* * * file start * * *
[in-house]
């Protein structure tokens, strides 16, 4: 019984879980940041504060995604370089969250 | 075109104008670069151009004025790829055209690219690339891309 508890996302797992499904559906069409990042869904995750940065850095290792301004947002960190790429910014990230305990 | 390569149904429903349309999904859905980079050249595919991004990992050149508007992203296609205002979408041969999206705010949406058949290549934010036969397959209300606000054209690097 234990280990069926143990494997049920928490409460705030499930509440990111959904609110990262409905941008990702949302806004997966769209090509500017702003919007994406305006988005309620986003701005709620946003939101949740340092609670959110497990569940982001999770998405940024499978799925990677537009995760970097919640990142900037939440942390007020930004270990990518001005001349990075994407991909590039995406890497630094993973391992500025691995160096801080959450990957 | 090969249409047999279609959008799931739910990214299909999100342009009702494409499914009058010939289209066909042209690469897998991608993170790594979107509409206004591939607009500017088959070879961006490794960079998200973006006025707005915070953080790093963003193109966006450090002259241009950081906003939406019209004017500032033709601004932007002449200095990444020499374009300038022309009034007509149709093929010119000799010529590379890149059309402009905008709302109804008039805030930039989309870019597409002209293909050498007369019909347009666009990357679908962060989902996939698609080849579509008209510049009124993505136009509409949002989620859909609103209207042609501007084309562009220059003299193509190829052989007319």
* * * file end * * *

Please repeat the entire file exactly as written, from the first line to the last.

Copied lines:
[in-house]
């Protein structure tokens, strides 16, 4: 019984879980940041504060995604370089969250 | 075109104008670069151009004025790829055209690219690339891309 508890996302797992499904559906069409990042869904995750940065850095290792301004947002960190790429910014990230305990 | 390569149904429903349309999904859905980079050249595919991004990992050149508007992203296609205002979408041969999206705010949406058949290549934010036969397959209300606000054209690097 234990280990069926143990494997049920928490409460705030499930509440990111959904609110990262409905941008990702949302806004997966769209090509500017702003919007994406305006988005309620986003701005709620946003939101949740340092609670959110497990569940982001999770998405940024499978799925990677537009995760970097919640990142900037939440942390007020930004270990990518001005001349990075994407991909590039995406890497630094993973391992500025691995160096801080959450990957 | 090969249409047999279609959008799931739910990214299909999100342009009702494409499914009058010939289209066909042209690469897998991608993170790594979107509409206004591939607009500017088959070879961006490794960079998200973006006025707005915070953080790093963003193109966006450090002259241009950081906003939406019209004017500032033709601004932007002449200095990444020499374009300038022309009034007509149709093929010119000799010529590379890149059309402009905008709302109804008039805030930039989309870019597409002209293909050498007369019909347009666009990357679908962060989902996939698609080849579509008209510049009124993505136009509409949002989620859909609103209207042609501007084309562009220059003299193509190829052989007319």